Spike Lee's new documentary celebrates cultural impact of Michael Jackson

PARK CITY, Utah - As a young artist, Michael Jackson knew he wanted to be legendary.

"I will be magic," he wrote as a teenager, outlining his plans for his career.

See Full Article

"I will be better than every great actor roped in one."

Jackson's drive to succeed and his striking talent as a singer, dancer and songwriter are the focus of Spike Lee's new documentary, "Michael Jackson's Journey from Motown to 'Off the Wall,"' which made its world premiere Sunday at the Sundance Film Festival.

"This film is all about love toward Michael Joseph Jackson," Lee said as he introduced the film, which is dedicated to Jackson's children Prince, Paris and "Biji" (formerly Blanket), along with family matriarch Katherine Jackson.

Beginning with the Jackson 5's earliest songs with Motown Records - featuring a charismatic 9-year-old Michael on lead vocals - the film explores Jackson's growth as an artist and the perfectionist nature that fueled his work ethic.

Archival footage of the Jacksons' performances on "The Ed Sullivan Show," "American Bandstand" and their "Destiny" tour is interspersed with interviews with music industry talents from then and now. Sammy Davis Jr., Gene Kelly, Berry Gordy, Quincy Jones and Questlove, along with contemporary music producers Mark Ronson and Rodney Jerkins, are among dozens of voices in the film. Jackson's brothers Marlon and Jackie also appear on screen, but sisters Janet and LaToya do not.

"Everyone was invited to participate, but we used those who wanted to participate," said Jackson's longtime attorney John Branca, now executor of Jackson's estate and a producer of the film. "Certain (members) of the Jackson family are not quite big fans of (fellow attorney) John and I, but that's fine. We're trying to do right by Michael."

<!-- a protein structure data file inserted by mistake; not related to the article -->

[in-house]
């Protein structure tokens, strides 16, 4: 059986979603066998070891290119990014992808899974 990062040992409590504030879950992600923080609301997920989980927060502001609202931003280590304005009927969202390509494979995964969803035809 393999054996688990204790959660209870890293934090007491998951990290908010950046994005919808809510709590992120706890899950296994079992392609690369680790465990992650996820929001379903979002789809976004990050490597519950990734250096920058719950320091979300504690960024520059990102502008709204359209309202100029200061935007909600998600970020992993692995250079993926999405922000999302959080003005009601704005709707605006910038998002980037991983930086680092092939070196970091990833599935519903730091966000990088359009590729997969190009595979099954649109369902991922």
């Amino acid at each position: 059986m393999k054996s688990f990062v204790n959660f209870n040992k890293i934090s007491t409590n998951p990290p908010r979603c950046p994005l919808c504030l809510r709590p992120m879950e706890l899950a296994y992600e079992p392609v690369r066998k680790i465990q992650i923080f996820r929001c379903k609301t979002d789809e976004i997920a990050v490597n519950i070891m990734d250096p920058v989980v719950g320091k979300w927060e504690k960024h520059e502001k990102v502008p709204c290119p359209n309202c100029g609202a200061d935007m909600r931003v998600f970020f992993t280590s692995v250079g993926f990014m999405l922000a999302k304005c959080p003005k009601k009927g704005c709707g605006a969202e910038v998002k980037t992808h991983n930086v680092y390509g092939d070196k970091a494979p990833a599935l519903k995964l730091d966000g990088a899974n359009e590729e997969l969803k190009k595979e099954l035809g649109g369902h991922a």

This film makes viewers miss Jackson's dynamic dancing and mellifluous voice while deepening their appreciation of his talents and endless efforts to hone them.

"I do believe deeply in perfection," Jackson says in a 1976 interview.

It captures Jackson's evolution from a breakout child star to a multifaceted adult entertainer determined to transcend barriers of race and genre. Even as a teenager, he dreamed of being able to "translate my music to different countries: Japan, Sweden... even Australia."

"He took black music to a place where it became human music," Pharrell Williams says in the film. "My music would not be here if it wasn't for his music."

Lee goes beyond music, however: Ballerina Misty Copeland credits Jackson for inspiring her love of dance. L.A. Laker Kobe Bryant says Jackson's approach to his art "impacted everything for me."

The late Sidney Lumet, who directed Jackson in the 1978 film "The Wiz," said: "Michael may be the purest talent I've ever seen."

The film follows Jackson's career until the release of his groundbreaking 1979 album "Off the Wall," which paved the way for 1982's "Thriller," the bestselling album in history.

It doesn't get into Jackson's personal life or any of the legal troubles that would plague him later in life. It's simply a portrait of a man and his music.

"Michael Jackson's Journey from Motown to 'Off the Wall"' is set to premiere Feb. 5 on Showtime.



Advertisements

Latest Entertainment News

  • Janelle Monae and Maxwell among artists to perform at Women's March

    Entertainment CTV News